If your cat is not getting enough exercise then this could lead to all sorts of health problems, this can be particularly difficult if you have an indoor cat. Here are 5 tips to help exercise an indoor cat.
1. Use your cats hunting instincts.
Cats are born predators. Stalking and hunting are instinctual. You can use your cat’s predatory nature to engage it in playful fun. Here are some tempting targets that few kitties can resist:
Toy mice. You can buy battery-powered, motorized mice, or you can use a string tied to a simple plastic toy mouse to provide provocative life-like movements.
Feathered toys. Everyone knows that cats love to stalk and catch
birds. You can buy feathered toys that are bird replicas. Attach a string and make the toy move like a wounded bird, and no self-respecting kitty will be able to resist.
A simple piece of string. A length of yarn, a shoestring, a piece of ribbon – all are great for provoking your cat into an attack. If your cat’s too cool to pounce on a string that YOU are obviously controlling, try jerking and twitching a length of string while hidden behind a door, with the string running underneath the door.
Spot on. Use a small flashlight to shine a spot of light on the floor, and watch your cat try to catch it as you move the spot of light around in jerky movements. A small dot of light from a laser pointer might be even more irresistible to your cat. (Be sure not to shine the light in your cat’s eyes.)
2. Encourage Climbing and Scratching
Empty boxes and paper sacks can be great fun for kitty playtime. Cats are naturally curious, and love to investigate small spaces and enclosures. Stack a few empty boxes or lay out some paper bags, and watch your cat get some good exercise crawling through and around its ‘cat caves.’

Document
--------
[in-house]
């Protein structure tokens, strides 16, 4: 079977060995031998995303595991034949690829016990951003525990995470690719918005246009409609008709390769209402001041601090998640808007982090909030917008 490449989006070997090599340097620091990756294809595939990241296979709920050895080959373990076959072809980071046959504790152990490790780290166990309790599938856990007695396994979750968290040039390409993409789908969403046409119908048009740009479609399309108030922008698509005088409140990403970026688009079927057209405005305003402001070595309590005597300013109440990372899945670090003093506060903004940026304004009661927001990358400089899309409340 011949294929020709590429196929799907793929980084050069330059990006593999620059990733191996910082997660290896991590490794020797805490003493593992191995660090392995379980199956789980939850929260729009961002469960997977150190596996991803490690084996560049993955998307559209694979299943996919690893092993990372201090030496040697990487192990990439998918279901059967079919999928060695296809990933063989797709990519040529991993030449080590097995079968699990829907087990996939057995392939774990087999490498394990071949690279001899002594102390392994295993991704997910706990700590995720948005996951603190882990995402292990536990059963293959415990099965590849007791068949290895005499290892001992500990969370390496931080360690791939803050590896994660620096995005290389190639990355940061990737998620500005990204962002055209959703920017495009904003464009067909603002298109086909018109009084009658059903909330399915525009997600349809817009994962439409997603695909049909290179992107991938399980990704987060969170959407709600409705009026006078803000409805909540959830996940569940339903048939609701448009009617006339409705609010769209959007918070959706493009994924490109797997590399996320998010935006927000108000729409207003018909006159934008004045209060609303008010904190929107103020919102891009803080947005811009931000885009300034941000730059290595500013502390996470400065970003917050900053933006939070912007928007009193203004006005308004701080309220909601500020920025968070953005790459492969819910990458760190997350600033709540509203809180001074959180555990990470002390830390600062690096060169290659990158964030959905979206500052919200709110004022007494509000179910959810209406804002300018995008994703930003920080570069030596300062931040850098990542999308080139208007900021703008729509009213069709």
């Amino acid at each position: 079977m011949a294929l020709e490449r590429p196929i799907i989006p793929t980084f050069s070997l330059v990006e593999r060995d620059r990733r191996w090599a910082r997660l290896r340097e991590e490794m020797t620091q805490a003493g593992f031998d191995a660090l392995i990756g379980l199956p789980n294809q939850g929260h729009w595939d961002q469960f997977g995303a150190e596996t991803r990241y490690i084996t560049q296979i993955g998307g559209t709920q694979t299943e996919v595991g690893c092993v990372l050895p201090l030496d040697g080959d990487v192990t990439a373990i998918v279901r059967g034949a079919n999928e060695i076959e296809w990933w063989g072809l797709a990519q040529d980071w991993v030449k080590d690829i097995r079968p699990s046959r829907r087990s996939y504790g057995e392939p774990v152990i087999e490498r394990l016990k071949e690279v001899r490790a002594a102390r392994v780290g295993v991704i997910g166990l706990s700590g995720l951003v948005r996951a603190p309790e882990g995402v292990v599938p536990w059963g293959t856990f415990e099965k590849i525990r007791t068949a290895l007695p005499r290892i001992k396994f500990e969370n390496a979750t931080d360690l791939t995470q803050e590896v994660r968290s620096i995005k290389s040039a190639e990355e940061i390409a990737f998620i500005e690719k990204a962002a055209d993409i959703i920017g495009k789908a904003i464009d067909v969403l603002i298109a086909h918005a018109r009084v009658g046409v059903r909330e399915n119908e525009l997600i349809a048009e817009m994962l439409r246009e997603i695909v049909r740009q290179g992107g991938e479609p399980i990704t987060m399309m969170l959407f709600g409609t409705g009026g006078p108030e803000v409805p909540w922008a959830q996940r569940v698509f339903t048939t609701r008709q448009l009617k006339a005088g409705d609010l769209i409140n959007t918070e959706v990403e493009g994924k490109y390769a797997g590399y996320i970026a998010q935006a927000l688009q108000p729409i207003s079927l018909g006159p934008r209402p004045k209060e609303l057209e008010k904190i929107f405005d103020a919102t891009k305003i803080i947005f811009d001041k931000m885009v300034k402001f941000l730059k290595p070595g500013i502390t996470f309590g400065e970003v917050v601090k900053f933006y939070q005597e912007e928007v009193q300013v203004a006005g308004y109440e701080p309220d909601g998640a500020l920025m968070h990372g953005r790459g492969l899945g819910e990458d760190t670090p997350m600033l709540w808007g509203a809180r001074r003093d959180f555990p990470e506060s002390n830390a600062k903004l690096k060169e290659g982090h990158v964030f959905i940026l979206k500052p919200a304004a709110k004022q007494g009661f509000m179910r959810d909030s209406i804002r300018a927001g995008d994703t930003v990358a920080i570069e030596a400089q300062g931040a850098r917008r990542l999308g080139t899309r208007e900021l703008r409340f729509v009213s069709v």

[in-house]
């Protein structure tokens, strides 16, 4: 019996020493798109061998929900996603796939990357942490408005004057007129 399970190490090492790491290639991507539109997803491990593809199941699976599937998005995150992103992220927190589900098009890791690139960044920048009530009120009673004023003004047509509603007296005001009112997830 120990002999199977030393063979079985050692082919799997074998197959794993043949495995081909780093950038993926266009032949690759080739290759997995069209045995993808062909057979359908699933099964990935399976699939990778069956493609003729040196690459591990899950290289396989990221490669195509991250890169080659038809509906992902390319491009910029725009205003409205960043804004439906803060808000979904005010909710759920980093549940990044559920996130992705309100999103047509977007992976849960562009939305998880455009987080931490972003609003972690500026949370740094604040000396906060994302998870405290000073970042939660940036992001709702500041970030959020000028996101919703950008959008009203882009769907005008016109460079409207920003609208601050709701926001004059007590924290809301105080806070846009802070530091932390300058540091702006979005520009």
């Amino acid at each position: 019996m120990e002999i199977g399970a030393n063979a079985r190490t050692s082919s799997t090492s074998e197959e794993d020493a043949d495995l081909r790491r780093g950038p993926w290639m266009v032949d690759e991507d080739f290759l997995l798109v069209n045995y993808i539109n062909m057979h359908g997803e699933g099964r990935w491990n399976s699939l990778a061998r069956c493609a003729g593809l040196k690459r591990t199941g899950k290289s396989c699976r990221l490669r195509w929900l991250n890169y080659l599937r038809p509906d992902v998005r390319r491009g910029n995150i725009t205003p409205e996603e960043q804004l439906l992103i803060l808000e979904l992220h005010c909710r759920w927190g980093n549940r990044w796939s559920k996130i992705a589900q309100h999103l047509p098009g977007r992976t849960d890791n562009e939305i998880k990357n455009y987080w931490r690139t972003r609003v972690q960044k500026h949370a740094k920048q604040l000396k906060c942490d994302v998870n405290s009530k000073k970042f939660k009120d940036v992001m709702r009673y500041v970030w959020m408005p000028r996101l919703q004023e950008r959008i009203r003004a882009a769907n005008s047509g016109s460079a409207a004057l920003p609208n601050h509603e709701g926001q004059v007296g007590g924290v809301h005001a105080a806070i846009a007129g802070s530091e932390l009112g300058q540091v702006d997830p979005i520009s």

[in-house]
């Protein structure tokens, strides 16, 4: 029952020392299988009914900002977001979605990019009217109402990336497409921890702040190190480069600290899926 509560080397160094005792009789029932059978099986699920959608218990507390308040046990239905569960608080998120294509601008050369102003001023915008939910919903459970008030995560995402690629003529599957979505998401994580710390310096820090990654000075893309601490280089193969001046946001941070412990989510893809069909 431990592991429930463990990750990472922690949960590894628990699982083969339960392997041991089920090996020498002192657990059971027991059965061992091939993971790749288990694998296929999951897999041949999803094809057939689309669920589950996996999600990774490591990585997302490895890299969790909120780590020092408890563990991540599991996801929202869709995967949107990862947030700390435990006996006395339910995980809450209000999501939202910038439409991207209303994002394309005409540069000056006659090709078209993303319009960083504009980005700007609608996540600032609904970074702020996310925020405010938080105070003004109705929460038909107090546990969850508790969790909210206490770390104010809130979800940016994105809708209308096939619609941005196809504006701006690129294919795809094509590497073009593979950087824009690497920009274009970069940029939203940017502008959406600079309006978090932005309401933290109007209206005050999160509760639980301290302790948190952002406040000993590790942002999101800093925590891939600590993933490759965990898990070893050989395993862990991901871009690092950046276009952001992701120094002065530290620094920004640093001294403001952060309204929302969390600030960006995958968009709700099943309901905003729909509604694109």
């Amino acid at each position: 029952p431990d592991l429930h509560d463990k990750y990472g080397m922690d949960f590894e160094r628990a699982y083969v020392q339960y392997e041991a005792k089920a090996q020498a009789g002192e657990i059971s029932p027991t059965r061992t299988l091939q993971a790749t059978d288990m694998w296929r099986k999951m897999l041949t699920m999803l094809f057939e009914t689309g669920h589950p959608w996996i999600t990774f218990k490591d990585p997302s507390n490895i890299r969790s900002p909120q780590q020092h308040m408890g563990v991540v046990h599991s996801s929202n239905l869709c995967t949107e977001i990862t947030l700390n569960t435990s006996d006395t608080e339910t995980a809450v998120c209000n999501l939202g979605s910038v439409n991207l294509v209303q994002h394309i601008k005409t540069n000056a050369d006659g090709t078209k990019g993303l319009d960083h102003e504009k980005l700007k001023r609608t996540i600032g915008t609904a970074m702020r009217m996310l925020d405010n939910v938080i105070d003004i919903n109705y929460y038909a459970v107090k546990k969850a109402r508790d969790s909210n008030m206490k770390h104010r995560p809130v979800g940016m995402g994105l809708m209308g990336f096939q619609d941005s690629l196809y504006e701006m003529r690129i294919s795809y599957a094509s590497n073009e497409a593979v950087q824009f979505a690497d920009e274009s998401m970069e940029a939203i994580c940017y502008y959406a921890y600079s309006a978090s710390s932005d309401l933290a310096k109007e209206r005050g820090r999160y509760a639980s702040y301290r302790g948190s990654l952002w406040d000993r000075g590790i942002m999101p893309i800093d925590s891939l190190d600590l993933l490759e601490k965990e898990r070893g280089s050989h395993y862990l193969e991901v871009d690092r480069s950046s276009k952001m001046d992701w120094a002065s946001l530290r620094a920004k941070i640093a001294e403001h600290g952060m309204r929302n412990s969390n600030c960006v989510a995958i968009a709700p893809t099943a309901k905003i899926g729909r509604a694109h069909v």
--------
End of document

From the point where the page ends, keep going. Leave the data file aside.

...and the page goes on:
(Do not use plastic bags; they pose a risk of accidental suffocation.)
A scratching post offers the dual benefit of offering your cat an outlet for its instinctual need to scratch and providing some exercise. A cat tree also provides exercise and, like a scratching post, helps to wear down the points of your cat’s claws.
3.Use A Light Beam.
Another favorite is the beam of light. If you already have a smallish flashlight, you can try to get your cat to chase it around. Laser pointers are even better, since the small beam of light appears to be a little bug, and cats love to chase bugs. Stay low with the light, or you may have your cat trying to climb the shelves to catch it and end up with broken knick-knacks on the floor. Also, be sure to avoid flashing the beam directly into your cat’s eyes.
4. Use An Exercise Wheel.
Did you know that you could buy an exercise wheel for your cat? It’s the same concept as the little exercise wheels used for hamsters, but specifically designed for cats.
Some cats, though, are more inclined to use an exercise wheel than others. If your cat eagerly chases spots of light or strings across the floor, then it’s probably a particularly good candidate for an exercise wheel.
Exercise wheels are a great way to exercise an indoor cat, but expect to invest a bit of time and patience in training your cat to use the wheel.
5. Go Out For A Walk
Finally, with the proper training and the right equipment, you can entice your cat to walk with a leash and a harness outside just like dogs do. “Leash-walking is great if you can get your cat to tolerate the harness and lead,” says Hofve. “Make sure the harness fits properly and can’t be wriggled out of. Young cats are easier to train, but in all cases it takes patience and perseverance.”